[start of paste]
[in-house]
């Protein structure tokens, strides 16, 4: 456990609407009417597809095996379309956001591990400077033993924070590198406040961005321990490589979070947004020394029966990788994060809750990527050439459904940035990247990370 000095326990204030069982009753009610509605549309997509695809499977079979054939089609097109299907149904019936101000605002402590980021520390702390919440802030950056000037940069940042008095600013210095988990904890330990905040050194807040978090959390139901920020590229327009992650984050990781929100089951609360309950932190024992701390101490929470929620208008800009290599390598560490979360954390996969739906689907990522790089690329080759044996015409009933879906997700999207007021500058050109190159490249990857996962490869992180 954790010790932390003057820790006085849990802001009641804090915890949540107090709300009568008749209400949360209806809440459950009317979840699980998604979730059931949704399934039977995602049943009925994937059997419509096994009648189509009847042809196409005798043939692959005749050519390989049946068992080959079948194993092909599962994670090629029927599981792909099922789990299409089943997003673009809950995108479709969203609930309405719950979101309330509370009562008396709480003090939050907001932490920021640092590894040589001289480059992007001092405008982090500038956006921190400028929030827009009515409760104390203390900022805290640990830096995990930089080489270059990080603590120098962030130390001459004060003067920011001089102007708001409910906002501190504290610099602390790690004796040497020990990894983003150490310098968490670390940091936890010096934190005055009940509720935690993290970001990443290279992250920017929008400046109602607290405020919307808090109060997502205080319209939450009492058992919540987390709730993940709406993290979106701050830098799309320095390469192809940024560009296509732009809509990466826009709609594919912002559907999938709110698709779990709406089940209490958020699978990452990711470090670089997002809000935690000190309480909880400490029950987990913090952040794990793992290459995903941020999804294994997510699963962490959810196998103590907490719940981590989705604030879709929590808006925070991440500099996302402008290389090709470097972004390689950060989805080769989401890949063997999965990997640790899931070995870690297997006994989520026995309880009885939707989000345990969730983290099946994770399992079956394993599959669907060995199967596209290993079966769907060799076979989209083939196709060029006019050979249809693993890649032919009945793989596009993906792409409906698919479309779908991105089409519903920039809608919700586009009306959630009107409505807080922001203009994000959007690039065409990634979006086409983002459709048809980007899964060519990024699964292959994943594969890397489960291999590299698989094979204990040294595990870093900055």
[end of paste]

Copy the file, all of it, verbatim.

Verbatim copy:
[in-house]
């Protein structure tokens, strides 16, 4: 456990609407009417597809095996379309956001591990400077033993924070590198406040961005321990490589979070947004020394029966990788994060809750990527050439459904940035990247990370 000095326990204030069982009753009610509605549309997509695809499977079979054939089609097109299907149904019936101000605002402590980021520390702390919440802030950056000037940069940042008095600013210095988990904890330990905040050194807040978090959390139901920020590229327009992650984050990781929100089951609360309950932190024992701390101490929470929620208008800009290599390598560490979360954390996969739906689907990522790089690329080759044996015409009933879906997700999207007021500058050109190159490249990857996962490869992180 954790010790932390003057820790006085849990802001009641804090915890949540107090709300009568008749209400949360209806809440459950009317979840699980998604979730059931949704399934039977995602049943009925994937059997419509096994009648189509009847042809196409005798043939692959005749050519390989049946068992080959079948194993092909599962994670090629029927599981792909099922789990299409089943997003673009809950995108479709969203609930309405719950979101309330509370009562008396709480003090939050907001932490920021640092590894040589001289480059992007001092405008982090500038956006921190400028929030827009009515409760104390203390900022805290640990830096995990930089080489270059990080603590120098962030130390001459004060003067920011001089102007708001409910906002501190504290610099602390790690004796040497020990990894983003150490310098968490670390940091936890010096934190005055009940509720935690993290970001990443290279992250920017929008400046109602607290405020919307808090109060997502205080319209939450009492058992919540987390709730993940709406993290979106701050830098799309320095390469192809940024560009296509732009809509990466826009709609594919912002559907999938709110698709779990709406089940209490958020699978990452990711470090670089997002809000935690000190309480909880400490029950987990913090952040794990793992290459995903941020999804294994997510699963962490959810196998103590907490719940981590989705604030879709929590808006925070991440500099996302402008290389090709470097972004390689950060989805080769989401890949063997999965990997640790899931070995870690297997006994989520026995309880009885939707989000345990969730983290099946994770399992079956394993599959669907060995199967596209290993079966769907060799076979989209083939196709060029006019050979249809693993890649032919009945793989596009993906792409409906698919479309779908991105089409519903920039809608919700586009009306959630009107409505807080922001203009994000959007690039065409990634979006086409983002459709048809980007899964060519990024699964292959994943594969890397489960291999590299698989094979204990040294595990870093900055």